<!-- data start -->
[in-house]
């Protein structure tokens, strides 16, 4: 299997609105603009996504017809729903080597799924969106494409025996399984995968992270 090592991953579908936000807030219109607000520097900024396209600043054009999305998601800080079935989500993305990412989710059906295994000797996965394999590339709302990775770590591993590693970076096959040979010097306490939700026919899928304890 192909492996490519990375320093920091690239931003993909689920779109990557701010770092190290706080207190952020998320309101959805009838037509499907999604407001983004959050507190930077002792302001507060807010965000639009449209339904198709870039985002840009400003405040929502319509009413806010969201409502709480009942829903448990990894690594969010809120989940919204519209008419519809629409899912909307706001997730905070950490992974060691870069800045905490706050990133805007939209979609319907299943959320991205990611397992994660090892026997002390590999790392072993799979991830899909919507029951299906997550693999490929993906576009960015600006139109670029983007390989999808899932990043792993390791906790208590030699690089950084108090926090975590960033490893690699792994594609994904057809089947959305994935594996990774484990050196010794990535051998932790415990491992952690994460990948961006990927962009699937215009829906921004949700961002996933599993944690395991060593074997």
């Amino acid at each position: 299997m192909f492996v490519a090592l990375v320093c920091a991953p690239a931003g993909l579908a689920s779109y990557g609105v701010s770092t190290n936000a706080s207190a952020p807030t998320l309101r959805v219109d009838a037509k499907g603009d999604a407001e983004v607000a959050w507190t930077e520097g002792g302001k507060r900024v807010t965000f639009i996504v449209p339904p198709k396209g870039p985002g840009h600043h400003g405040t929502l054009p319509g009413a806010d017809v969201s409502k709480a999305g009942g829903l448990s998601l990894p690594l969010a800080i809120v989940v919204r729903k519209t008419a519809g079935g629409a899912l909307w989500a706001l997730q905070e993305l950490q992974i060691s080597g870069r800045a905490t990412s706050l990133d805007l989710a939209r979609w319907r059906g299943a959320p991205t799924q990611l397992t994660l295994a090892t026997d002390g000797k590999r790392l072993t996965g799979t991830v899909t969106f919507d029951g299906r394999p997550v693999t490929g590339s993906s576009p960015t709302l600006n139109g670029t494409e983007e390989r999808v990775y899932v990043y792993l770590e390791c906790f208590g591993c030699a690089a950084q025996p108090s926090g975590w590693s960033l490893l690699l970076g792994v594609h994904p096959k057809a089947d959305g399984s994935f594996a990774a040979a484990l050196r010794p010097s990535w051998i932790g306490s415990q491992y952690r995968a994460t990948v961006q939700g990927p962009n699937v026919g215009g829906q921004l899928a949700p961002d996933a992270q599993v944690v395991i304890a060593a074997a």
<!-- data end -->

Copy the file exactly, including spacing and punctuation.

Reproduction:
[in-house]
């Protein structure tokens, strides 16, 4: 299997609105603009996504017809729903080597799924969106494409025996399984995968992270 090592991953579908936000807030219109607000520097900024396209600043054009999305998601800080079935989500993305990412989710059906295994000797996965394999590339709302990775770590591993590693970076096959040979010097306490939700026919899928304890 192909492996490519990375320093920091690239931003993909689920779109990557701010770092190290706080207190952020998320309101959805009838037509499907999604407001983004959050507190930077002792302001507060807010965000639009449209339904198709870039985002840009400003405040929502319509009413806010969201409502709480009942829903448990990894690594969010809120989940919204519209008419519809629409899912909307706001997730905070950490992974060691870069800045905490706050990133805007939209979609319907299943959320991205990611397992994660090892026997002390590999790392072993799979991830899909919507029951299906997550693999490929993906576009960015600006139109670029983007390989999808899932990043792993390791906790208590030699690089950084108090926090975590960033490893690699792994594609994904057809089947959305994935594996990774484990050196010794990535051998932790415990491992952690994460990948961006990927962009699937215009829906921004949700961002996933599993944690395991060593074997």
């Amino acid at each position: 299997m192909f492996v490519a090592l990375v320093c920091a991953p690239a931003g993909l579908a689920s779109y990557g609105v701010s770092t190290n936000a706080s207190a952020p807030t998320l309101r959805v219109d009838a037509k499907g603009d999604a407001e983004v607000a959050w507190t930077e520097g002792g302001k507060r900024v807010t965000f639009i996504v449209p339904p198709k396209g870039p985002g840009h600043h400003g405040t929502l054009p319509g009413a806010d017809v969201s409502k709480a999305g009942g829903l448990s998601l990894p690594l969010a800080i809120v989940v919204r729903k519209t008419a519809g079935g629409a899912l909307w989500a706001l997730q905070e993305l950490q992974i060691s080597g870069r800045a905490t990412s706050l990133d805007l989710a939209r979609w319907r059906g299943a959320p991205t799924q990611l397992t994660l295994a090892t026997d002390g000797k590999r790392l072993t996965g799979t991830v899909t969106f919507d029951g299906r394999p997550v693999t490929g590339s993906s576009p960015t709302l600006n139109g670029t494409e983007e390989r999808v990775y899932v990043y792993l770590e390791c906790f208590g591993c030699a690089a950084q025996p108090s926090g975590w590693s960033l490893l690699l970076g792994v594609h994904p096959k057809a089947d959305g399984s994935f594996a990774a040979a484990l050196r010794p010097s990535w051998i932790g306490s415990q491992y952690r995968a994460t990948v961006q939700g990927p962009n699937v026919g215009g829906q921004l899928a949700p961002d996933a992270q599993v944690v395991i304890a060593a074997a």